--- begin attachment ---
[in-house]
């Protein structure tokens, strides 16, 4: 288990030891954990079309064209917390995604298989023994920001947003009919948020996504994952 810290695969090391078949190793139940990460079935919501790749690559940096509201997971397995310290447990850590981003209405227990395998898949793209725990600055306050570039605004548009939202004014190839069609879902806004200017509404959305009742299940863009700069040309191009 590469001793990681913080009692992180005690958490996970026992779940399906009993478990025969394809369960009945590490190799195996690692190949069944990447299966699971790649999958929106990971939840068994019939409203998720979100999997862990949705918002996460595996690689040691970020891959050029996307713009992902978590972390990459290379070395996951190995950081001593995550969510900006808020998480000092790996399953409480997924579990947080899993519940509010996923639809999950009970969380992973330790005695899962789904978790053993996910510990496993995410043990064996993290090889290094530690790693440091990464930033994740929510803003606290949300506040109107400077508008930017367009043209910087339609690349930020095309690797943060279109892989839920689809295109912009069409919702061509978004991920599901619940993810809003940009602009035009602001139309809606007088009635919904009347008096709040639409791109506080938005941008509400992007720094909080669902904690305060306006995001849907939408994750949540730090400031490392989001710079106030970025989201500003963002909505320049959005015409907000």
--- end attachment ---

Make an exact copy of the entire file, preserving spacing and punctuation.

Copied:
[in-house]
């Protein structure tokens, strides 16, 4: 288990030891954990079309064209917390995604298989023994920001947003009919948020996504994952 810290695969090391078949190793139940990460079935919501790749690559940096509201997971397995310290447990850590981003209405227990395998898949793209725990600055306050570039605004548009939202004014190839069609879902806004200017509404959305009742299940863009700069040309191009 590469001793990681913080009692992180005690958490996970026992779940399906009993478990025969394809369960009945590490190799195996690692190949069944990447299966699971790649999958929106990971939840068994019939409203998720979100999997862990949705918002996460595996690689040691970020891959050029996307713009992902978590972390990459290379070395996951190995950081001593995550969510900006808020998480000092790996399953409480997924579990947080899993519940509010996923639809999950009970969380992973330790005695899962789904978790053993996910510990496993995410043990064996993290090889290094530690790693440091990464930033994740929510803003606290949300506040109107400077508008930017367009043209910087339609690349930020095309690797943060279109892989839920689809295109912009069409919702061509978004991920599901619940993810809003940009602009035009602001139309809606007088009635919904009347008096709040639409791109506080938005941008509400992007720094909080669902904690305060306006995001849907939408994750949540730090400031490392989001710079106030970025989201500003963002909505320049959005015409907000």